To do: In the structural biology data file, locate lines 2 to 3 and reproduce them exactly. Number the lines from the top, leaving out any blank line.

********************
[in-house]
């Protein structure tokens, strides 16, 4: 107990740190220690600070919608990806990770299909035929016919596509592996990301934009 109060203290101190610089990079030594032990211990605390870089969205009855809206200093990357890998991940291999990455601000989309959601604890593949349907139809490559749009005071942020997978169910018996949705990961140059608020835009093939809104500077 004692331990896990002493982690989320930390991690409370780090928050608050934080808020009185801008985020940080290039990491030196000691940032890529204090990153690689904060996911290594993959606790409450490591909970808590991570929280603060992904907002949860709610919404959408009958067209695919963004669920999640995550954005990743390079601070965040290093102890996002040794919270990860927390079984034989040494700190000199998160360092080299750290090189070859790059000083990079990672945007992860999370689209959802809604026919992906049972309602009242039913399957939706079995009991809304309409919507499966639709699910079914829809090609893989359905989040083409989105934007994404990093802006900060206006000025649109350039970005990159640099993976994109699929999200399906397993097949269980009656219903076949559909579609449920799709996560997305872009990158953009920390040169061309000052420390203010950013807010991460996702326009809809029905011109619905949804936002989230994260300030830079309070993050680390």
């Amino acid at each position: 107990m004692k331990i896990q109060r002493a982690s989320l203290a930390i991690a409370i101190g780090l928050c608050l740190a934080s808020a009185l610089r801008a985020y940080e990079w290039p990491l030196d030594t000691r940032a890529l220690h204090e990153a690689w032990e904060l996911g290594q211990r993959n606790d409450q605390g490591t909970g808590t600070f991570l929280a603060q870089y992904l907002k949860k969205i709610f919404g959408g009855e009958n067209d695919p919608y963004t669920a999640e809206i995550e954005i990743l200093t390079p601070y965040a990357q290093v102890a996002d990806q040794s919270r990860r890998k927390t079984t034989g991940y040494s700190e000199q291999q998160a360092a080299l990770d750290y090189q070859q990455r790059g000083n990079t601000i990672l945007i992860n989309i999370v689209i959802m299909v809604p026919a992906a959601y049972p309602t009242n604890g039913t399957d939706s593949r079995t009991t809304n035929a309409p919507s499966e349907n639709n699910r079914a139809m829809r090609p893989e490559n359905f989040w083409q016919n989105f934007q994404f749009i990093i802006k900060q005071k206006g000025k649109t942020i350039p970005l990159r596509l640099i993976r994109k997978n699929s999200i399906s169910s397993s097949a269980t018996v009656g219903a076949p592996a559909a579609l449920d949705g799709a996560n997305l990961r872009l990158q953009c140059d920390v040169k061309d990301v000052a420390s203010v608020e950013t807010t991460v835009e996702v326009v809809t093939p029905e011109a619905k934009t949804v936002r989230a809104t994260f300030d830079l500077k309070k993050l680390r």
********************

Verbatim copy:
């Protein structure tokens, strides 16, 4: 107990740190220690600070919608990806990770299909035929016919596509592996990301934009 109060203290101190610089990079030594032990211990605390870089969205009855809206200093990357890998991940291999990455601000989309959601604890593949349907139809490559749009005071942020997978169910018996949705990961140059608020835009093939809104500077 004692331990896990002493982690989320930390991690409370780090928050608050934080808020009185801008985020940080290039990491030196000691940032890529204090990153690689904060996911290594993959606790409450490591909970808590991570929280603060992904907002949860709610919404959408009958067209695919963004669920999640995550954005990743390079601070965040290093102890996002040794919270990860927390079984034989040494700190000199998160360092080299750290090189070859790059000083990079990672945007992860999370689209959802809604026919992906049972309602009242039913399957939706079995009991809304309409919507499966639709699910079914829809090609893989359905989040083409989105934007994404990093802006900060206006000025649109350039970005990159640099993976994109699929999200399906397993097949269980009656219903076949559909579609449920799709996560997305872009990158953009920390040169061309000052420390203010950013807010991460996702326009809809029905011109619905949804936002989230994260300030830079309070993050680390």
């Amino acid at each position: 107990m004692k331990i896990q109060r002493a982690s989320l203290a930390i991690a409370i101190g780090l928050c608050l740190a934080s808020a009185l610089r801008a985020y940080e990079w290039p990491l030196d030594t000691r940032a890529l220690h204090e990153a690689w032990e904060l996911g290594q211990r993959n606790d409450q605390g490591t909970g808590t600070f991570l929280a603060q870089y992904l907002k949860k969205i709610f919404g959408g009855e009958n067209d695919p919608y963004t669920a999640e809206i995550e954005i990743l200093t390079p601070y965040a990357q290093v102890a996002d990806q040794s919270r990860r890998k927390t079984t034989g991940y040494s700190e000199q291999q998160a360092a080299l990770d750290y090189q070859q990455r790059g000083n990079t601000i990672l945007i992860n989309i999370v689209i959802m299909v809604p026919a992906a959601y049972p309602t009242n604890g039913t399957d939706s593949r079995t009991t809304n035929a309409p919507s499966e349907n639709n699910r079914a139809m829809r090609p893989e490559n359905f989040w083409q016919n989105f934007q994404f749009i990093i802006k900060q005071k206006g000025k649109t942020i350039p970005l990159r596509l640099i993976r994109k997978n699929s999200i399906s169910s397993s097949a269980t018996v009656g219903a076949p592996a559909a579609l449920d949705g799709a996560n997305l990961r872009l990158q953009c140059d920390v040169k061309d990301v000052a420390s203010v608020e950013t807010t991460v835009e996702v326009v809809t093939p029905e011109a619905k934009t949804v936002r989230a809104t994260f300030d830079l500077k309070k993050l680390r």